Tom, I think you need to read Michael Lewis' "The Big Short". You give Goldman Sachs far too much credit. Lewis makes a pretty strong case that those who put together the various "alternative structured investments", Goldman and elsewhere, are the dumbest people on Wall Street.

Do you not understand that Goldman Sachs is in a unique situation to use inside information only available to them? They collect it from clients when structuring deals and then use it to place bets on the deals with their own house money. It is why no one dares step in front of their deals. Do you not have a problem with that?

The blatant corruption is made even worse because of their special government relationships and that they are by far the biggest player on the street. You don't have to be a particularly good poker player if you bring limitless money to the table, play by your own rules, and can see everyone else's cards. Nothing wrong with that right?

Solution? Just have more regulators standing around the table doing.....what? Thanks to the brain dead Republicans, that is what we are about to have.

Now that the Republicans have fumbled this issue too, bring on Lindsay Graham and his Cap and Trade and then McCain can re-introduce his latest Shamnesty bill.

fdcol63

Can we spell "banana republic"?

O-b-a-m-a-'-s A-m-e-r-i-c-a

daddy

"Have you seen a BBC story on the New Orleans attack on Allee Bautsch and her boyfriend Joe Brown?"

Jim,

I have not but will keep my eyes open. Its hard for me to watch too much BBC at a time. I can handle the volcano stuff and sports, but everything else has such a pronounced PC sneer about it I have to switch often.

Day 5 stranded in Delhi. Local News says 41,500 passengers still stuck at Mumbai and Delhi airports. Best stories in the papers these last few days are that mothers milk applied to the cheeks will cure acne, and that in the Philippines coffee experts have discovered that some of those very expensive coffee beans run through the digestive track of a civet are actually fake, and that folks have been amorally gluing civet turds to coffee beans and passing it of as the Real Mccoy.

Its stuff like that thats keeping me sane:)

rse

Jane, are you talking about the Stanford story and how the SEC dropped the ball?

It also came out on Friday.

Clarice

I am growing increasingly suspicious of this suit by the minute.
I can't quite put my finger on it, but there's a stench...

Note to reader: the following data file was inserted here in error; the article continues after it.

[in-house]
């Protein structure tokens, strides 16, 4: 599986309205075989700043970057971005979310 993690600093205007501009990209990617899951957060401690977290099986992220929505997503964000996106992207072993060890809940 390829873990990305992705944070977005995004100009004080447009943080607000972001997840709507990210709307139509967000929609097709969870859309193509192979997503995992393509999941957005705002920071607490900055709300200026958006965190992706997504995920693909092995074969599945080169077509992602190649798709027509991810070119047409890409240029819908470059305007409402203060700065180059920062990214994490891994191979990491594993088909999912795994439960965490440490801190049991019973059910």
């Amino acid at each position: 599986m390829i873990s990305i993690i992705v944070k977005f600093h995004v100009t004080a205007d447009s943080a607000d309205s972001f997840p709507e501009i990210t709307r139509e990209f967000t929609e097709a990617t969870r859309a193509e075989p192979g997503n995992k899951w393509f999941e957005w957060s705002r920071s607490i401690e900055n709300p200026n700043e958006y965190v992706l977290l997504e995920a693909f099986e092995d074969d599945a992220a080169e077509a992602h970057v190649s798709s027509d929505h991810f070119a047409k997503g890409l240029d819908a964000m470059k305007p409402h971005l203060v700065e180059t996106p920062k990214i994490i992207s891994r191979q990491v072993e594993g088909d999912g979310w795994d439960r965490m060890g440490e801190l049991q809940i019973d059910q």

Speaking of stench, the UN is up to the same old tricks, per Fox
By George Russell - FOXNews.com
The United Nations has quietly upped this year's peacekeeping budget for earthquake-shattered Haiti to $732.4 million, with two-thirds of that amount going for the salary, perks and upkeep of its own personnel, not residents of the devastated island.

(I suppose in a couple of weeks we;ll learn these well paid personnel have been raping and molesting the orphaned Haitian kids.

Pasadena Phil

And Tom, that Red Sox jibe... feelings...hurt. Low blow dude.

Cecil Turner

I agree that neither McConnell nor anyone else has shown the way here.

Well, it's not like you'd see it on the news if they were. Via Drudge, here's the GOP leadership position. Money graf:

While President Obama and congressional Democrats push job-killing legislation that gives permanent bailouts to their top campaign contributors, Republicans are fighting to end the bailouts and create jobs for families and small businesses. Republicans believe the best way to protect taxpayers is by reforming Fannie Mae and Freddie Mac, the government-sponsored companies that sparked the meltdown by giving high-risk loans to people who couldn’t afford it. For more information on the House Republican plan, click here.
And yeah, that's pandering, but less so than the Dem stuff.

Extraneus

Here's Boehner's take on the financial regulation bailout bill.

While President Obama and congressional Democrats push job-killing legislation that gives permanent bailouts to their top campaign contributors, Republicans are fighting to end the bailouts and create jobs for families and small businesses. Republicans believe the best way to protect taxpayers is by reforming Fannie Mae and Freddie Mac, the government-sponsored companies that sparked the meltdown by giving high-risk loans to people who couldn’t afford it.
Pasadena Phil

The GOP shouldn't be trying to reform Fannie and Freddie but insisting on phasing them out of existence. THIS Republican party is not much different from the Democrats because all roads lead to the same place. Only the songs on the radio while they drive us there are different.

rebl